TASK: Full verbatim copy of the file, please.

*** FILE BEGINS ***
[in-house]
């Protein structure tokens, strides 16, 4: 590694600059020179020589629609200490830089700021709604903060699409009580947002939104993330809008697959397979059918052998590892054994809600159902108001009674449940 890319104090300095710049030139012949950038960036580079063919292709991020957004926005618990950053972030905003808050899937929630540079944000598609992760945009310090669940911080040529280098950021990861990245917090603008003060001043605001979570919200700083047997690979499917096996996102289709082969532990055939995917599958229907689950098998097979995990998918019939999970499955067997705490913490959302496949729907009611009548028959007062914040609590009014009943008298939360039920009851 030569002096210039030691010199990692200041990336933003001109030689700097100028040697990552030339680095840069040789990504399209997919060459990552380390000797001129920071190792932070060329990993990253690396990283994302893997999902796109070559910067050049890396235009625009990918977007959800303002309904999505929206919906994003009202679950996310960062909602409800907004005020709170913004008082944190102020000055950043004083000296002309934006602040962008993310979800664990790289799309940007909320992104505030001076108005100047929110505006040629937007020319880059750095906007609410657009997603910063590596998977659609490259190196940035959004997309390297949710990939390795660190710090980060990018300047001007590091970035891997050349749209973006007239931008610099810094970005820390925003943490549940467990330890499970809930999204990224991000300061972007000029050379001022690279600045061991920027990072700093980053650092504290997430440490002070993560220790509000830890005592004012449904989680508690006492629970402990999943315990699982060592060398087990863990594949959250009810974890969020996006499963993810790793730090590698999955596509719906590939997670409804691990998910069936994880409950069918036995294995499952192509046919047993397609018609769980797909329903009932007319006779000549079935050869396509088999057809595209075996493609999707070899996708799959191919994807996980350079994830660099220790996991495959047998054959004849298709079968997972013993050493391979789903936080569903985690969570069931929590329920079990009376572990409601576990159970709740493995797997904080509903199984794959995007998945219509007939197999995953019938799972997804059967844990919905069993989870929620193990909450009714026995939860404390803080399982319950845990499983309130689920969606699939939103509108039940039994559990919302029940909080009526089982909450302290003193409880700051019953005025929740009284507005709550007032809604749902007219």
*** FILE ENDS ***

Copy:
[in-house]
């Protein structure tokens, strides 16, 4: 590694600059020179020589629609200490830089700021709604903060699409009580947002939104993330809008697959397979059918052998590892054994809600159902108001009674449940 890319104090300095710049030139012949950038960036580079063919292709991020957004926005618990950053972030905003808050899937929630540079944000598609992760945009310090669940911080040529280098950021990861990245917090603008003060001043605001979570919200700083047997690979499917096996996102289709082969532990055939995917599958229907689950098998097979995990998918019939999970499955067997705490913490959302496949729907009611009548028959007062914040609590009014009943008298939360039920009851 030569002096210039030691010199990692200041990336933003001109030689700097100028040697990552030339680095840069040789990504399209997919060459990552380390000797001129920071190792932070060329990993990253690396990283994302893997999902796109070559910067050049890396235009625009990918977007959800303002309904999505929206919906994003009202679950996310960062909602409800907004005020709170913004008082944190102020000055950043004083000296002309934006602040962008993310979800664990790289799309940007909320992104505030001076108005100047929110505006040629937007020319880059750095906007609410657009997603910063590596998977659609490259190196940035959004997309390297949710990939390795660190710090980060990018300047001007590091970035891997050349749209973006007239931008610099810094970005820390925003943490549940467990330890499970809930999204990224991000300061972007000029050379001022690279600045061991920027990072700093980053650092504290997430440490002070993560220790509000830890005592004012449904989680508690006492629970402990999943315990699982060592060398087990863990594949959250009810974890969020996006499963993810790793730090590698999955596509719906590939997670409804691990998910069936994880409950069918036995294995499952192509046919047993397609018609769980797909329903009932007319006779000549079935050869396509088999057809595209075996493609999707070899996708799959191919994807996980350079994830660099220790996991495959047998054959004849298709079968997972013993050493391979789903936080569903985690969570069931929590329920079990009376572990409601576990159970709740493995797997904080509903199984794959995007998945219509007939197999995953019938799972997804059967844990919905069993989870929620193990909450009714026995939860404390803080399982319950845990499983309130689920969606699939939103509108039940039994559990919302029940909080009526089982909450302290003193409880700051019953005025929740009284507005709550007032809604749902007219």